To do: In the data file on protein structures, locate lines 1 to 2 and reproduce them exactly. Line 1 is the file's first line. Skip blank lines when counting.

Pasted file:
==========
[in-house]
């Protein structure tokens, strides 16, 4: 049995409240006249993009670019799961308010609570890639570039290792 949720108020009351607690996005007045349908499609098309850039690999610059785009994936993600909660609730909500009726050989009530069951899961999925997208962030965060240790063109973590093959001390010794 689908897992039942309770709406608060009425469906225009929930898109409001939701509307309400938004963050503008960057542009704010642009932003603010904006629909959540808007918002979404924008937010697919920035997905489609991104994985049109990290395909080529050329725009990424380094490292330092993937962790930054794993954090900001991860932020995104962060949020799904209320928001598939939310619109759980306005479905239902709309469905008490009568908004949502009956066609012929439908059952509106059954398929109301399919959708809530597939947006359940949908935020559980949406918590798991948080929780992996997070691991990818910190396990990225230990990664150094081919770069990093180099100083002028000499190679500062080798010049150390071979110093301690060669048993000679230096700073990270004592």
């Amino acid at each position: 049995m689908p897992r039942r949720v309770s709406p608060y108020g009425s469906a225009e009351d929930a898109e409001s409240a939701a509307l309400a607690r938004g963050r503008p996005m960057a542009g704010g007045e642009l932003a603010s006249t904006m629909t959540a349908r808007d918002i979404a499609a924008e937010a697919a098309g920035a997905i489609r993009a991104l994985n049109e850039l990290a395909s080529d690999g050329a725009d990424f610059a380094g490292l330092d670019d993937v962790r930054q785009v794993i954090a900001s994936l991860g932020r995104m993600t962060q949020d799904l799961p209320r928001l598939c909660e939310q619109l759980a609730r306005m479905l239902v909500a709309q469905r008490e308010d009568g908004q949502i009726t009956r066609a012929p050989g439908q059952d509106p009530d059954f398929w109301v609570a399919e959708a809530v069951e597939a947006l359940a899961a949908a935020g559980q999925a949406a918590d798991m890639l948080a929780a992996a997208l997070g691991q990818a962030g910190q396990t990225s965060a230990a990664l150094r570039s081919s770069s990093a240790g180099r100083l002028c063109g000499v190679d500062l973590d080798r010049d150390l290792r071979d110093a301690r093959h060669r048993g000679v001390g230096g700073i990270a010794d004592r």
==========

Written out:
[in-house]
């Protein structure tokens, strides 16, 4: 049995409240006249993009670019799961308010609570890639570039290792 949720108020009351607690996005007045349908499609098309850039690999610059785009994936993600909660609730909500009726050989009530069951899961999925997208962030965060240790063109973590093959001390010794 689908897992039942309770709406608060009425469906225009929930898109409001939701509307309400938004963050503008960057542009704010642009932003603010904006629909959540808007918002979404924008937010697919920035997905489609991104994985049109990290395909080529050329725009990424380094490292330092993937962790930054794993954090900001991860932020995104962060949020799904209320928001598939939310619109759980306005479905239902709309469905008490009568908004949502009956066609012929439908059952509106059954398929109301399919959708809530597939947006359940949908935020559980949406918590798991948080929780992996997070691991990818910190396990990225230990990664150094081919770069990093180099100083002028000499190679500062080798010049150390071979110093301690060669048993000679230096700073990270004592």